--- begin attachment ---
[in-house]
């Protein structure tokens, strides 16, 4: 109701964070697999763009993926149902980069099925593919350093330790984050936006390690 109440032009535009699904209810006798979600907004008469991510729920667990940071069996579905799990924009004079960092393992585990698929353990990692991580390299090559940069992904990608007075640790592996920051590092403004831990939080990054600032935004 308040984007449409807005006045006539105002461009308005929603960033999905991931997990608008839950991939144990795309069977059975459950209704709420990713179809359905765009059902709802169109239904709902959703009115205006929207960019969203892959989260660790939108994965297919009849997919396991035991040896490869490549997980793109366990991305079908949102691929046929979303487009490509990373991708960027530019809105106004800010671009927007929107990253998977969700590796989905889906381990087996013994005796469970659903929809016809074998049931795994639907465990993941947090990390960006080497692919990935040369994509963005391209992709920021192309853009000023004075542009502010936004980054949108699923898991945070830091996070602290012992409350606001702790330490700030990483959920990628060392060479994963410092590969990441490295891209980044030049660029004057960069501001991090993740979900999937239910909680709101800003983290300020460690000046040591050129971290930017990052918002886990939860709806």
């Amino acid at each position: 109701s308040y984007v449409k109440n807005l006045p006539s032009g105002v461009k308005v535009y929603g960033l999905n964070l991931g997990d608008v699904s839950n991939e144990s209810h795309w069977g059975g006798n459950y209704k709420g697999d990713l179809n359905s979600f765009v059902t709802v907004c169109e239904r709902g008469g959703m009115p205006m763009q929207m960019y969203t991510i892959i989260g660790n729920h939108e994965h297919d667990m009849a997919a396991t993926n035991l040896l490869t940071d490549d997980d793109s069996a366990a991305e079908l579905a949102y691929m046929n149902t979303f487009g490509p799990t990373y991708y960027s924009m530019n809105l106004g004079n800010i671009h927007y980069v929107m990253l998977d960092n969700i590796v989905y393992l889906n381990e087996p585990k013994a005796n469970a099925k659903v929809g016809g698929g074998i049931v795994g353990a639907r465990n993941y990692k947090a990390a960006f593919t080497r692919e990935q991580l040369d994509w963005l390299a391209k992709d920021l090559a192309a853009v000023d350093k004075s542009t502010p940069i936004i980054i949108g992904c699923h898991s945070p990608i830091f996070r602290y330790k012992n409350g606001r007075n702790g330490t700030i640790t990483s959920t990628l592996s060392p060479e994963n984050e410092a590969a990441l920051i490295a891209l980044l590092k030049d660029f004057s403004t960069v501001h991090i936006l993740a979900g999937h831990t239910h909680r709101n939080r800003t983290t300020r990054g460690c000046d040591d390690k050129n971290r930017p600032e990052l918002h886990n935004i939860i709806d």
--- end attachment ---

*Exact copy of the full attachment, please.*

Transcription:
[in-house]
């Protein structure tokens, strides 16, 4: 109701964070697999763009993926149902980069099925593919350093330790984050936006390690 109440032009535009699904209810006798979600907004008469991510729920667990940071069996579905799990924009004079960092393992585990698929353990990692991580390299090559940069992904990608007075640790592996920051590092403004831990939080990054600032935004 308040984007449409807005006045006539105002461009308005929603960033999905991931997990608008839950991939144990795309069977059975459950209704709420990713179809359905765009059902709802169109239904709902959703009115205006929207960019969203892959989260660790939108994965297919009849997919396991035991040896490869490549997980793109366990991305079908949102691929046929979303487009490509990373991708960027530019809105106004800010671009927007929107990253998977969700590796989905889906381990087996013994005796469970659903929809016809074998049931795994639907465990993941947090990390960006080497692919990935040369994509963005391209992709920021192309853009000023004075542009502010936004980054949108699923898991945070830091996070602290012992409350606001702790330490700030990483959920990628060392060479994963410092590969990441490295891209980044030049660029004057960069501001991090993740979900999937239910909680709101800003983290300020460690000046040591050129971290930017990052918002886990939860709806």
């Amino acid at each position: 109701s308040y984007v449409k109440n807005l006045p006539s032009g105002v461009k308005v535009y929603g960033l999905n964070l991931g997990d608008v699904s839950n991939e144990s209810h795309w069977g059975g006798n459950y209704k709420g697999d990713l179809n359905s979600f765009v059902t709802v907004c169109e239904r709902g008469g959703m009115p205006m763009q929207m960019y969203t991510i892959i989260g660790n729920h939108e994965h297919d667990m009849a997919a396991t993926n035991l040896l490869t940071d490549d997980d793109s069996a366990a991305e079908l579905a949102y691929m046929n149902t979303f487009g490509p799990t990373y991708y960027s924009m530019n809105l106004g004079n800010i671009h927007y980069v929107m990253l998977d960092n969700i590796v989905y393992l889906n381990e087996p585990k013994a005796n469970a099925k659903v929809g016809g698929g074998i049931v795994g353990a639907r465990n993941y990692k947090a990390a960006f593919t080497r692919e990935q991580l040369d994509w963005l390299a391209k992709d920021l090559a192309a853009v000023d350093k004075s542009t502010p940069i936004i980054i949108g992904c699923h898991s945070p990608i830091f996070r602290y330790k012992n409350g606001r007075n702790g330490t700030i640790t990483s959920t990628l592996s060392p060479e994963n984050e410092a590969a990441l920051i490295a891209l980044l590092k030049d660029f004057s403004t960069v501001h991090i936006l993740a979900g999937h831990t239910h909680r709101n939080r800003t983290t300020r990054g460690c000046d040591d390690k050129n971290r930017p600032e990052l918002h886990n935004i939860i709806d």